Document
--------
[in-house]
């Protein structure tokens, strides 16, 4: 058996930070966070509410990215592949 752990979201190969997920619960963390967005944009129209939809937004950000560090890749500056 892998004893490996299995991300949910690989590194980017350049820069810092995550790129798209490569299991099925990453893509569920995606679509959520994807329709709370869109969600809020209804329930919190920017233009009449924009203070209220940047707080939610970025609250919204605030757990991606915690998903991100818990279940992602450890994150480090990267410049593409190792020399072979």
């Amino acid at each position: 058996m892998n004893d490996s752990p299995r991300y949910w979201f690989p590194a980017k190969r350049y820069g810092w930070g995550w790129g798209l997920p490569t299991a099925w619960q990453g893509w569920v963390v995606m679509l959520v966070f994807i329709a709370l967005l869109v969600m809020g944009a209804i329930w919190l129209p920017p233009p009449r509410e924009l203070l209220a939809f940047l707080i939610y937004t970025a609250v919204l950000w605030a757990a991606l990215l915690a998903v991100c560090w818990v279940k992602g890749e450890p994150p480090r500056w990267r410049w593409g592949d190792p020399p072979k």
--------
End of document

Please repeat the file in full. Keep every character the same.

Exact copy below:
[in-house]
């Protein structure tokens, strides 16, 4: 058996930070966070509410990215592949 752990979201190969997920619960963390967005944009129209939809937004950000560090890749500056 892998004893490996299995991300949910690989590194980017350049820069810092995550790129798209490569299991099925990453893509569920995606679509959520994807329709709370869109969600809020209804329930919190920017233009009449924009203070209220940047707080939610970025609250919204605030757990991606915690998903991100818990279940992602450890994150480090990267410049593409190792020399072979």
């Amino acid at each position: 058996m892998n004893d490996s752990p299995r991300y949910w979201f690989p590194a980017k190969r350049y820069g810092w930070g995550w790129g798209l997920p490569t299991a099925w619960q990453g893509w569920v963390v995606m679509l959520v966070f994807i329709a709370l967005l869109v969600m809020g944009a209804i329930w919190l129209p920017p233009p009449r509410e924009l203070l209220a939809f940047l707080i939610y937004t970025a609250v919204l950000w605030a757990a991606l990215l915690a998903v991100c560090w818990v279940k992602g890749e450890p994150p480090r500056w990267r410049w593409g592949d190792p020399p072979k």